Transparent Preparatory Prostheses for Upper Limb Amputations
Terry J. Supan, C.P.O. *
The use of preparatory prostheses for lower extremity amputations has been widely published and publicized throughout the United States. Although techniques may differ from thermoplastic, laminated, or synthetic casting material for the socket, the concept of early fitting with a prosthesis to reduce the volume of the residual limb are fairly well adhered to. However, little has been publicized about preparatory fitting for arm amputations.
Since 1982, the Southern Illinois University School of Medicine has extensively used preparatory prostheses within the 30 day post-amputation time period. Techniques have changed gradually over the last four years, but a fairly constant, successful technique has evolved at the present time. Although myoelectric prostheses with their ease of therapy training have been the componentry of choice, the prosthesis design can also use conventional componentry.
The technique has also allowed us to utilize different componentry on an experimental basis to best determine the optimum componentry for the individual amputee. Prostheses have been used on all levels of amputation from wrist disarticulation through forequarter amputation (Fig. 1, Fig. 2, Fig. 3, Fig. 4, Fig. 5, and Fig. 6). Since 1984, all prosthetic interfaces have been fabricated out of transparent material. Materials have either been Surlyn® or Durr-Plex. The transparent materials were chosen to improve monitoring of the residual limb during volume change. Surlyn™ is used for below and above fitting sockets, while Durr-Plex is used for shoulder disarticulation and forequarter frames. With each of these systems, the prosthesis can be altered through heat forming as the patient's volume changes.
Standard electric prosthetic componentry has been used in all cases. However, minor modifications to the prosthesis/componentry interface have been necessary. Componentry which utilizes separate stainless steel electrodes from the amplifiers (Motion Control, VANU, and UNB) have been modified to use the stainless steel electrode developed for the Motion Control systems. Prostheses which utilize one piece electrode amplifiers (Otto Bock, Liberty Mutual) are primarily held in place utilizing Velcro® compression straps (Fig. 7 and Fig. 8). All loose wires are held in place with either strapping tape or duct tape. Manufacturers' recommendations concerning shielding of wires and electrodes are also followed.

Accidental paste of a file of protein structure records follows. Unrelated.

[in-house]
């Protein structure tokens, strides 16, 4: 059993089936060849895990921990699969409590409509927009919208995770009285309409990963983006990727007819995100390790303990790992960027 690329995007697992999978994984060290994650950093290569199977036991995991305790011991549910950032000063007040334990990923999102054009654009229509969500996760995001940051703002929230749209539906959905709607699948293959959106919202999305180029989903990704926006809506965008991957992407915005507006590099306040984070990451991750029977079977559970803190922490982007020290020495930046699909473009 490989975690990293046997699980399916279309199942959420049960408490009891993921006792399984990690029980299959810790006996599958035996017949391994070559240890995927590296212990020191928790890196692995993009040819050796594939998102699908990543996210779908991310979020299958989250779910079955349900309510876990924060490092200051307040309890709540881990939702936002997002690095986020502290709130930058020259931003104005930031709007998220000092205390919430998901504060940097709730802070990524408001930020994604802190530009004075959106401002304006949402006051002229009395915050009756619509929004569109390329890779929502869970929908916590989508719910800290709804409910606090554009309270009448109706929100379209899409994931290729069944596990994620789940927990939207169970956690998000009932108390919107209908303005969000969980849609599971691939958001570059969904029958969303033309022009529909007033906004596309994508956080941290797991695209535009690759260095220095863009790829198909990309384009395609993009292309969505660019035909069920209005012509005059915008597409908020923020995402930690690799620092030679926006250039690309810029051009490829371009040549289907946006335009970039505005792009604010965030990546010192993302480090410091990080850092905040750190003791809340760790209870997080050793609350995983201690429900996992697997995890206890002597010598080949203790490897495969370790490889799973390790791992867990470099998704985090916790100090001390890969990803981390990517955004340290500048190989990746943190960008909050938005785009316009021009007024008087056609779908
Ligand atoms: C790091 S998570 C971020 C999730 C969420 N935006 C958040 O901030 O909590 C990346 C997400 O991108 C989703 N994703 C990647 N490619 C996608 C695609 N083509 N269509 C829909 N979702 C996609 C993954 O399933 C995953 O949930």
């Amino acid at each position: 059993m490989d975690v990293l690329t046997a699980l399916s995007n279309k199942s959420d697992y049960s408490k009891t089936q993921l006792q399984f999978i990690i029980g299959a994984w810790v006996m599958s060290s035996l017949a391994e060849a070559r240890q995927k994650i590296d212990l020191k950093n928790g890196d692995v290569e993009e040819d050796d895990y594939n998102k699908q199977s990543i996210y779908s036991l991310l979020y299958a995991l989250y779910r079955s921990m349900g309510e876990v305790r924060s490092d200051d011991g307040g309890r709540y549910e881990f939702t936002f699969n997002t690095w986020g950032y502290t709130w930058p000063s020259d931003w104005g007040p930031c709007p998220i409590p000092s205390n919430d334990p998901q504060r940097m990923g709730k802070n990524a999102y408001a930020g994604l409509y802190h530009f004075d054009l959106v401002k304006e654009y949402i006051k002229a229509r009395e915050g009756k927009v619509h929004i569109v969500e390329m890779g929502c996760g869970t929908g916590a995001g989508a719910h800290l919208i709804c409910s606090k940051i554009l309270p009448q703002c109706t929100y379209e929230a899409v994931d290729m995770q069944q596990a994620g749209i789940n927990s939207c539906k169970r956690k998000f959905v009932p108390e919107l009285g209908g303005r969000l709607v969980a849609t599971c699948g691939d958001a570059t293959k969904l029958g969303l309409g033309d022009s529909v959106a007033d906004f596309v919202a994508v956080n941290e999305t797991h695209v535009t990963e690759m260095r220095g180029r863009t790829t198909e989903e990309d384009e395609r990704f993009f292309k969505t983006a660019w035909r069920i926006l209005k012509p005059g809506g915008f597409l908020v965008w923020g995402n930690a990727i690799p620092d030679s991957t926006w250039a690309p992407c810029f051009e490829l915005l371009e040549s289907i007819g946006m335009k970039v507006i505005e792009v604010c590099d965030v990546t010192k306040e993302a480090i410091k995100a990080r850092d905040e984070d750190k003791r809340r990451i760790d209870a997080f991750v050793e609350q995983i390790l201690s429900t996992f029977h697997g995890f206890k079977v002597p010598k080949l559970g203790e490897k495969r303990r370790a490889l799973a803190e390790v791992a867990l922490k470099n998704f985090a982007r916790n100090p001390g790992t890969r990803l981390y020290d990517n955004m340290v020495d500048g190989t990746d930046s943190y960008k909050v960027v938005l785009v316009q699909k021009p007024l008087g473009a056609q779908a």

An amputee's decrease in limb volume is monitored monthly until the volume has stabilized. If revisions of scar tissue, skin grafts, etc., are necessary, it is recommended that they be done during this time period as well. Modifications to the prosthesis must be made to maintain good electrode contact as well as suspension. Sockets may be split and Velcro® compression straps added if necessary. Electrodes may be replaced or locations adjusted if necessary (Fig. 9). Although this is easily done with the Motion Control stainless steel electrodes by simply drilling another hole, it also can be accomplished with the Otto Bock or Liberty Mutual electrodes. If a hole saw is used to drill out the new location for the electrode, the cut-out material can be utilized to repair the previous location in the preparatory prosthesis.
Since 1982, 25 upper extremity amputees have been fit with this system. It has allowed us to closely monitor the development of the maturation process of the residual limb. Adjustments to the prosthesis have been made with minimal fabrication time. Total replacement of the preparatory prosthesis was only necessary in two cases. All other cases could be accommodated by modifying existing prostheses. All but one patient (forequarter amputation) went on to fitting and delivery of their permanent prosthesis. The results of these patients' permanent prostheses are consistent with the findings of Malone, et al.
Fig. 10, Fig. 11
- Malone, J.M., M.D., et al., "Immediate, Early, and Late Postsurgical Management of Upper-Limb Amputation," Veterans Administration Journal of Rehabilitation, Volume 21, No. 1, May, 1984, pp. 33-42.